Jun 17, 2011 12:52PM
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Let's see, Profits ahead of expectations and revenues up almost 16% year to year and that is poor performance?

 

Anybody else wonder why a growth in profits and revenue is bad news for a company.  Could we all be just a little too greedy?

Jun 17, 2011 2:05PM
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The only thing that is saving blackberry is the PHYSICAL KEYBOARD. Many people including myself must have a physical keyboard to better handle all of the texting and emails. I have had everything under the sun when it comes to smartphones - android, windows, iphone and palms. I would definitely agree with most people that the android's are by far a more superior and powerful device, however the lack of a front faced keyboard (not one you have to slide out and type with two hands) is what keeps blackberry in the game. There are still a lot of people like myself (power users) who are just not sold on a virtual keyboard. Also, blackberry has the best battery life of all smartphones in my opinion.
Jun 17, 2011 1:52PM
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Appears that RIM's performance is much like my BlackBerry Storm II, functional but much lower than one would expect especially given the price.
Jun 17, 2011 12:35PM
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Blackberry/RIM lost my business when they simply refused to roll out a version of their operating system with a useful web browser interface, seemed to never want to deal with the problems of slow bootup of a powered off Blackberry device and many other simple things that annoyed me.  They just did not seem to care about what other manufacturers had on the market.  I kept getting the response from them that it would be in the next release.  Never was though.

 

I switched to an iPhone.  No regrets.

Jun 17, 2011 10:06AM
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I too suffered with the Storm.. It had rich color but the keyboard was a nightmare. Worst touchscreen ever built. I could only type one key at a time and you had to keep looking at display because it was slways typing something else. They had to be hit just right with a lot of force..Found that it's best function in life is as a alarm clock on my dresser..Still use it.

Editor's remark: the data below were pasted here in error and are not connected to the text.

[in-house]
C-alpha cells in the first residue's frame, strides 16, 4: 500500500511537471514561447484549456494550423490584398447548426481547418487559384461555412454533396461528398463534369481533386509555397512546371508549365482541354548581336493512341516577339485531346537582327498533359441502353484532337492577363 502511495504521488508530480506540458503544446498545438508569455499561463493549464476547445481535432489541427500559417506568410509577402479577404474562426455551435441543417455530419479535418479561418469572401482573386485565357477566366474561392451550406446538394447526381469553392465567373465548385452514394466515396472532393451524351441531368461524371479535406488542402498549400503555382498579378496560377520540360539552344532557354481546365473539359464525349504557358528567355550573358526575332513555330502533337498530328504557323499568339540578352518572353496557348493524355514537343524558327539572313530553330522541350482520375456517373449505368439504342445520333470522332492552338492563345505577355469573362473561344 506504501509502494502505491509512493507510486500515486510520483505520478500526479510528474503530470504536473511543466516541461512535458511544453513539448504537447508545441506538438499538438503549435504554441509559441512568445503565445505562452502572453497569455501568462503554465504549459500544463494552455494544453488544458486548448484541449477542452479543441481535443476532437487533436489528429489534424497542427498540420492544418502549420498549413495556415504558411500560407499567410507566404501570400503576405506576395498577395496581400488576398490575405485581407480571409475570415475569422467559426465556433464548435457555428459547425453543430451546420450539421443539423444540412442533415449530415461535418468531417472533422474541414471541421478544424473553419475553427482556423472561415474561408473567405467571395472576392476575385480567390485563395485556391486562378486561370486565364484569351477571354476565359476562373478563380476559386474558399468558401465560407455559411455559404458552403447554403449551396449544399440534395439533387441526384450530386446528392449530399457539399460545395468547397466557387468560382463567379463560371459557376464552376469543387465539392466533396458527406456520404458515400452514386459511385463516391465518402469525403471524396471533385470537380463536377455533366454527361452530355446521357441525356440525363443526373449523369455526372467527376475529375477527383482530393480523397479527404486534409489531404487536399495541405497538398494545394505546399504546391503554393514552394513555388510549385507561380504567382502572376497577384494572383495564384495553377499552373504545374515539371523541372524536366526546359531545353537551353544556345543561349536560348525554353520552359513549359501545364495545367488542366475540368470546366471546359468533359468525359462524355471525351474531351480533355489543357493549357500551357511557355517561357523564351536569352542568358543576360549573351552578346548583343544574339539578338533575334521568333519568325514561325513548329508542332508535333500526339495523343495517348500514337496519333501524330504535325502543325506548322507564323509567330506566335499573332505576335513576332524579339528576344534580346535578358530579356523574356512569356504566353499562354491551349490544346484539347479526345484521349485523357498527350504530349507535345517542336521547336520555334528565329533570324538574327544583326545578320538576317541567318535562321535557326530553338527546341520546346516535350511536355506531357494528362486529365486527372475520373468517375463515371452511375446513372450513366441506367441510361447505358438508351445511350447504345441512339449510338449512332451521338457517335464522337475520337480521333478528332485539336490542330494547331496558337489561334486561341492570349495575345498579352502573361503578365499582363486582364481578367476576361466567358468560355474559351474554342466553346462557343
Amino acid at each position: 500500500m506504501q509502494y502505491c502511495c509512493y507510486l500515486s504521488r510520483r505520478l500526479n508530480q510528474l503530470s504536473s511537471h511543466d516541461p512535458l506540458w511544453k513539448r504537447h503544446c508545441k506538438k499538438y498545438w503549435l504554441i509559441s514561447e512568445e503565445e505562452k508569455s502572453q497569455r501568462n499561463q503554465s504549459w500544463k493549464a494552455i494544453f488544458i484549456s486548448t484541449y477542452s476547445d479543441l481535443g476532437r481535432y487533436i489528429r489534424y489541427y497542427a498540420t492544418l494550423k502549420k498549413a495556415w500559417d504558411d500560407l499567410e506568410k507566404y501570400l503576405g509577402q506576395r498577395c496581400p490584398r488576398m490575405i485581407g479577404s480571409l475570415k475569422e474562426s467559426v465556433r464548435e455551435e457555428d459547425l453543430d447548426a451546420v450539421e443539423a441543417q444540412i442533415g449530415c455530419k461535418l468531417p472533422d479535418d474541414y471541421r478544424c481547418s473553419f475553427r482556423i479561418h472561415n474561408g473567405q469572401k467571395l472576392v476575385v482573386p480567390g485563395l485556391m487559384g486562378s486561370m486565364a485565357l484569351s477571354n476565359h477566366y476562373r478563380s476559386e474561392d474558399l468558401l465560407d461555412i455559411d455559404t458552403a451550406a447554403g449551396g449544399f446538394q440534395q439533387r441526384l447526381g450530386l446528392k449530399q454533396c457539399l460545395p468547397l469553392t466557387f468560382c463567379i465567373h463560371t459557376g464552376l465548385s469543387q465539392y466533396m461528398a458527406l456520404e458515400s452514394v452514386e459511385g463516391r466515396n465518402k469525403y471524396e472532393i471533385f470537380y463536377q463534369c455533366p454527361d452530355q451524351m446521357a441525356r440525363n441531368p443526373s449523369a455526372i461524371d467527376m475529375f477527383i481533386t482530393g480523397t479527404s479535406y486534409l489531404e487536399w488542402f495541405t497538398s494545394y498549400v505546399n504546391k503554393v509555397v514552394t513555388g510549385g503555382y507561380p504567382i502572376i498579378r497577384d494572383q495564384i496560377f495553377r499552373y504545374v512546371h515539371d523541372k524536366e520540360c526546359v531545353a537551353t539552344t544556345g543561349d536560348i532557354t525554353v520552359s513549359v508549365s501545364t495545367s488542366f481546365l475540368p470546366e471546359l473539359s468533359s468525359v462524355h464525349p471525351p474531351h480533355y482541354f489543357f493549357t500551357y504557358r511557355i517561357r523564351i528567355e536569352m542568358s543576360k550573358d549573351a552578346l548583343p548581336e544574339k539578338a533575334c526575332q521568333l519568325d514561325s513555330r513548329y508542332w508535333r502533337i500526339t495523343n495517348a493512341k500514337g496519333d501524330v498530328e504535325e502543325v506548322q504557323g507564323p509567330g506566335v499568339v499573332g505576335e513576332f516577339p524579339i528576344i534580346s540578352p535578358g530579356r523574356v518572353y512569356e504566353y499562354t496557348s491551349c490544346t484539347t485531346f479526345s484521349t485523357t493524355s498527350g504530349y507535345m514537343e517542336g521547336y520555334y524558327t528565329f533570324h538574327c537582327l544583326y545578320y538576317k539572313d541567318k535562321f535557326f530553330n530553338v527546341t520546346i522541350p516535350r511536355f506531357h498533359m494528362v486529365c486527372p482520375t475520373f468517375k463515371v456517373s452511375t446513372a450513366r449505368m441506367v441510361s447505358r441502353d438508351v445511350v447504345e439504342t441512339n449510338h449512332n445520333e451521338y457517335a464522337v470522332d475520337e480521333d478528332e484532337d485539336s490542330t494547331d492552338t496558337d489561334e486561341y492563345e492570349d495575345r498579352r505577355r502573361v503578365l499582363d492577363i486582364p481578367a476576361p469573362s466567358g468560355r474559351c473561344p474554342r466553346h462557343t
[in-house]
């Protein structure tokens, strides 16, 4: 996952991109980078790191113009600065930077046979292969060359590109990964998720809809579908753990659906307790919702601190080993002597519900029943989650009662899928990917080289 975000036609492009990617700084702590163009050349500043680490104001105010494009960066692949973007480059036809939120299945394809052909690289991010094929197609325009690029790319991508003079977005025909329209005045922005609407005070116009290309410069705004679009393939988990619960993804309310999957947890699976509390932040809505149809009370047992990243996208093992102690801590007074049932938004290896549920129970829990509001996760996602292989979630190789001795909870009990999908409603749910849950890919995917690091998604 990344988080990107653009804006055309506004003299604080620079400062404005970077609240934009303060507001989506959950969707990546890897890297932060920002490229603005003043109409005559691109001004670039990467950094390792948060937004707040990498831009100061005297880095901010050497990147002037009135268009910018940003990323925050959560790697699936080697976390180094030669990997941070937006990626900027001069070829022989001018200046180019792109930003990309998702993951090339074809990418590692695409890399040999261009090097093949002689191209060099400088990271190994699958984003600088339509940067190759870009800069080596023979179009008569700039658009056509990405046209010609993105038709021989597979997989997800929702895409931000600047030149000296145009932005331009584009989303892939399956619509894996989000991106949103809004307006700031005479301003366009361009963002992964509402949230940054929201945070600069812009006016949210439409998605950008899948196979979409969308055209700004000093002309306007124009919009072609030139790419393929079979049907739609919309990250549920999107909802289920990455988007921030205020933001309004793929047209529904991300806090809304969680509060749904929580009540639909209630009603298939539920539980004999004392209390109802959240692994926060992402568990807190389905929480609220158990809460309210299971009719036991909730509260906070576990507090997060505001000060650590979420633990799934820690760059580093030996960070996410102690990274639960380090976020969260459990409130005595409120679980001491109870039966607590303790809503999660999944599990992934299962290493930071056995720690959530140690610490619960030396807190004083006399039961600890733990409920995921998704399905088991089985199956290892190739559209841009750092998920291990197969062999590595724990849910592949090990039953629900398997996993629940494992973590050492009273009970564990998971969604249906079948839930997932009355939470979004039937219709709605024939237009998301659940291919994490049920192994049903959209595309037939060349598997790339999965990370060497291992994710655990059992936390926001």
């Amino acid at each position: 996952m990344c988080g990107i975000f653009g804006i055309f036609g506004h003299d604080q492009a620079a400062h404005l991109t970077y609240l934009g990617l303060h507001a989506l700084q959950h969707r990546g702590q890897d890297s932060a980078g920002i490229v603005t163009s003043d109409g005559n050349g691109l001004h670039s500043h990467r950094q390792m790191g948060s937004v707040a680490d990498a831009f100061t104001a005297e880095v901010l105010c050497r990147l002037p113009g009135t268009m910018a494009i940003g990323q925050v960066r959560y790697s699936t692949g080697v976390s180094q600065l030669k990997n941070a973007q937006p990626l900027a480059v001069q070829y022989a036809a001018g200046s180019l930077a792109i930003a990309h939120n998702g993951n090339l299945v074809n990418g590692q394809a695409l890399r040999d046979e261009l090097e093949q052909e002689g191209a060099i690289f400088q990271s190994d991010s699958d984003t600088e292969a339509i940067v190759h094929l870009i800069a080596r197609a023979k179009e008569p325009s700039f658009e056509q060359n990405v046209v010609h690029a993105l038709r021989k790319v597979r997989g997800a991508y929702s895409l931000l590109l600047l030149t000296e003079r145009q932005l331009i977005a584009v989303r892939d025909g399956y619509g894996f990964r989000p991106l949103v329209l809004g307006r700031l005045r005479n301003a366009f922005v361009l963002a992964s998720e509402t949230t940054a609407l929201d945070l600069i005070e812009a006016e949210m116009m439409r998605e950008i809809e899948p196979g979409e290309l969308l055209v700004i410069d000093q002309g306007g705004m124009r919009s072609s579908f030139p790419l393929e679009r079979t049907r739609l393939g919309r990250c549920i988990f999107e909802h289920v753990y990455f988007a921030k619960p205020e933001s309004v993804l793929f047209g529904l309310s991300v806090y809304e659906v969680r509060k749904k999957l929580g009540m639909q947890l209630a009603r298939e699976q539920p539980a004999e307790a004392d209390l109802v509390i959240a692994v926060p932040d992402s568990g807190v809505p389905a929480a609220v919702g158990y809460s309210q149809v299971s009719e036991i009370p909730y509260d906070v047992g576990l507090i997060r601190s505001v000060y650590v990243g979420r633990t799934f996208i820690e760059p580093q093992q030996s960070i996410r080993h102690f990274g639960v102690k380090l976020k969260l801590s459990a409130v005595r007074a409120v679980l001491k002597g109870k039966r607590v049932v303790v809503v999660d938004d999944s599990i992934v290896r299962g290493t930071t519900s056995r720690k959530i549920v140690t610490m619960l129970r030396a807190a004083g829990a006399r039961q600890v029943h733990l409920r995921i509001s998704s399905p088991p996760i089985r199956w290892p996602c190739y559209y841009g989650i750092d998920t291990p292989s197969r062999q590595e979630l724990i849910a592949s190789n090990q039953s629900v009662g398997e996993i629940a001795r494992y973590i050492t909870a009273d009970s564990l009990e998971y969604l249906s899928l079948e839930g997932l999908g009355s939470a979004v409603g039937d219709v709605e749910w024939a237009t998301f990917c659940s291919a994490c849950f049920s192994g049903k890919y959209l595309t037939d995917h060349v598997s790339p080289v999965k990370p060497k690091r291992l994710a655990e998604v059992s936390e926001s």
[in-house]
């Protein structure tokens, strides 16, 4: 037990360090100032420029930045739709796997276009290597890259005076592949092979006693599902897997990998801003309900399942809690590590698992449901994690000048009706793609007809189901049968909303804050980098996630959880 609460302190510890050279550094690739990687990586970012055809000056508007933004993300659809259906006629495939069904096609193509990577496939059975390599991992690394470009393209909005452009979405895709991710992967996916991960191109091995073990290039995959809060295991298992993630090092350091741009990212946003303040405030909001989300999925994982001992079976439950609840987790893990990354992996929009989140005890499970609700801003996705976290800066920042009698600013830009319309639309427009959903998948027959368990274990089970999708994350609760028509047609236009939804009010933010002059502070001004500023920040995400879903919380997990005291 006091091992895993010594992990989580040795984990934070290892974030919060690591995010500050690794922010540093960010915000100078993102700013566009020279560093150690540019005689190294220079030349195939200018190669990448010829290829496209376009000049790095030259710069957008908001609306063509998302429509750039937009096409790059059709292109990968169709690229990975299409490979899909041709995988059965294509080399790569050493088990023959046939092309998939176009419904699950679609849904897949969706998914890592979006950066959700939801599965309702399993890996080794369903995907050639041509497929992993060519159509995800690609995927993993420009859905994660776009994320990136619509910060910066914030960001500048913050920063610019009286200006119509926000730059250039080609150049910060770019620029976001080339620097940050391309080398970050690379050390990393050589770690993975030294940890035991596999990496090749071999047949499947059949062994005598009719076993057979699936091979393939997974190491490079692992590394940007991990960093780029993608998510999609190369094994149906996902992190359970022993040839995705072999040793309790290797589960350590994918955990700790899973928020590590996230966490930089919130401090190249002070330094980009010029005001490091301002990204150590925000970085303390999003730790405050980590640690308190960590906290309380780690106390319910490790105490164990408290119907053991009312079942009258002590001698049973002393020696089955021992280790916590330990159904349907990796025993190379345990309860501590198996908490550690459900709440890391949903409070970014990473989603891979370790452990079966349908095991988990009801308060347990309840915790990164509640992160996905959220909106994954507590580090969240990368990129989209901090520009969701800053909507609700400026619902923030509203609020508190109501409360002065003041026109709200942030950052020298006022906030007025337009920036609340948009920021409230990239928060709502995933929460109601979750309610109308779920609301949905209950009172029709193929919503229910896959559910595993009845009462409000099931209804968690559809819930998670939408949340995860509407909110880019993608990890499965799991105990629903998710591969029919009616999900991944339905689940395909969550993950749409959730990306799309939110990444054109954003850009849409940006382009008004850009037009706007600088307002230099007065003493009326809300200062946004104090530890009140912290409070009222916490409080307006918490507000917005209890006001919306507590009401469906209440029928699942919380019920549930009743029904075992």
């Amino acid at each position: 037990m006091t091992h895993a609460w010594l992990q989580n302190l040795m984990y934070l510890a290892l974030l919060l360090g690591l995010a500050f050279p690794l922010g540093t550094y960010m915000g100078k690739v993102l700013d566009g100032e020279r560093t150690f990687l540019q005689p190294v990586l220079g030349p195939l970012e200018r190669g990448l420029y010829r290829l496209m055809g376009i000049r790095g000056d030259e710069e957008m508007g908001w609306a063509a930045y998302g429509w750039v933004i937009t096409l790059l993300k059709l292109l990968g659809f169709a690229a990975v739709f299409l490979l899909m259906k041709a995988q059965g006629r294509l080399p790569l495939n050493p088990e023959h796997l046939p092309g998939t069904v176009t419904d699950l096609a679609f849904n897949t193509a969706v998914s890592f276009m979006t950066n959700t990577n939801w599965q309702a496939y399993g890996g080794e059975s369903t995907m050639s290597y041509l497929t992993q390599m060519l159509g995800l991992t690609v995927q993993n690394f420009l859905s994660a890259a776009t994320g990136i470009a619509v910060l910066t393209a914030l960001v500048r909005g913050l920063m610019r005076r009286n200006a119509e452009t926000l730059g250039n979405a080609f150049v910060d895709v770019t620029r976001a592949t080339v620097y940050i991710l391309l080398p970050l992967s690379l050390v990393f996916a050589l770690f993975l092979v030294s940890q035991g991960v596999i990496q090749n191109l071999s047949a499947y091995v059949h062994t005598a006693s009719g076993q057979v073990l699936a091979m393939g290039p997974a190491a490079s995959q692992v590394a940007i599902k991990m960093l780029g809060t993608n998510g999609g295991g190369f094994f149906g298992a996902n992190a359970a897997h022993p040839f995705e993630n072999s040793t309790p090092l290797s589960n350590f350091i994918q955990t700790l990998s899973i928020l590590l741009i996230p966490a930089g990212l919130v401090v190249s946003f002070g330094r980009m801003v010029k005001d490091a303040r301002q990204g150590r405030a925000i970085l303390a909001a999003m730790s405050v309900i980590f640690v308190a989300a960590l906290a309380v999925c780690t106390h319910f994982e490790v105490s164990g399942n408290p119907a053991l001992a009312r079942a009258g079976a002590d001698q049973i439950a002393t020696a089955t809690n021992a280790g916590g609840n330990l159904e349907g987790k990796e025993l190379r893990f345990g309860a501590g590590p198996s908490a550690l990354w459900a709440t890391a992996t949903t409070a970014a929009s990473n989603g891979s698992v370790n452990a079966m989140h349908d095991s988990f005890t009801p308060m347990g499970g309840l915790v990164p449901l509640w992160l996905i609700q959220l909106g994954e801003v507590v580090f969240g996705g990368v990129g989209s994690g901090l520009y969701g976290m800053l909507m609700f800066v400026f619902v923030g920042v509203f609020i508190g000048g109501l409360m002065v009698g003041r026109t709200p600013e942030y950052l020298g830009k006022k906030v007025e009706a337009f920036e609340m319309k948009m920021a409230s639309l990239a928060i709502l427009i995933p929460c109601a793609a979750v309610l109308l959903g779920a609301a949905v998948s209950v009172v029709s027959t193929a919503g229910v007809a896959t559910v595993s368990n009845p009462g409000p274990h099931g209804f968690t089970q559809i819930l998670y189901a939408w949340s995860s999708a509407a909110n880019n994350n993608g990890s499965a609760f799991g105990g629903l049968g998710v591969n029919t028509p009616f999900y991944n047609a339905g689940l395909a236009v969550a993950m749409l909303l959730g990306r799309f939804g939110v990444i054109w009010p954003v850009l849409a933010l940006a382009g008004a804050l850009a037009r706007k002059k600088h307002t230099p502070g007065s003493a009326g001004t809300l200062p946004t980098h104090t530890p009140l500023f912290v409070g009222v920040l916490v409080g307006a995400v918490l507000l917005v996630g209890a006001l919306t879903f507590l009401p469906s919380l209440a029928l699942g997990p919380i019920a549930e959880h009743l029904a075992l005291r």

Email was exceptionally easy though..Went to Droid X -better but still not what I expect

Jun 17, 2011 1:50PM
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I had the BB Curve.  Loved it.  Now I have the Bold.  Still love it!   It works with Outlook BCM with a $39.00 add-in.  It's easy and holds up nicely.  I have tried to switch to a Droid phone (which my husband uses) as well as the Windows HTC model.  Could never use any of them.  I love my BB and if they come out with a touch/keyboard version for T-mobile, I'm staying with them.  I have never had any problem. 
Jun 17, 2011 11:16AM
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I loved my 8330 Curve.  Then our company was forced to switch from Alltel to ATT and I went to the Torch.  Not bad but not great.  Though I hate the *Droid system I am afraid the phones are all turning that way...
Jun 17, 2011 1:45PM
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don't know how the company is performing but i know i will never get another blackberry my daughter and i both have a blackberry torch she has had to replace hers already due to freezing up now her new one is doing it again and so is mine
Jun 17, 2011 2:11PM
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They should go away- lousy customer service..  RIm when I first got mine a couple of years ago was so difficult to use and refused to help without a large fee.
Jun 17, 2011 2:28PM
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i had a lousy blackberry, then the so called iphone4, well its SONY ERICSSON ARC , pleased me .beatiful product. keep it up!!!!
Jun 17, 2011 12:39PM
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Gotta Love The CURVE, strong and reliable.
Jun 17, 2011 3:01PM
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I think part of the problem is marketing. RIM painted themselves into a corner by so strongly targeting businesses, and not the general public. Personally I think they should run a campaign targeting how flimsy touchscreens are vs. the solid front facing keyboard. Some of us need a phone that will work with a cracked screen, or worse. Seriously, If I had to use a touch screen phone, I'd have to replace it monthly. Now, I call that junk, I guess iPhone people can call it dainty. I think that a touchscreen phone is fine to keep in your purse, and works great if you can see your finger prints, but for those of us that don't wear periwinkle to work, having a sensitive touch panel to grind the dirt and grease into is just not a good idea.
Jun 17, 2011 2:05PM
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I had a Curve for 3 years and the Storm for 2, I will say that I liked my Curve much more. Unfortunately for RIM, as soon as I was able to play with my friend's iPhone Blackberry became completely obsolete to me, I've had my Iphone for about 3 months now and I don't think I'll ever buy anything but Apple from now on, I love it!!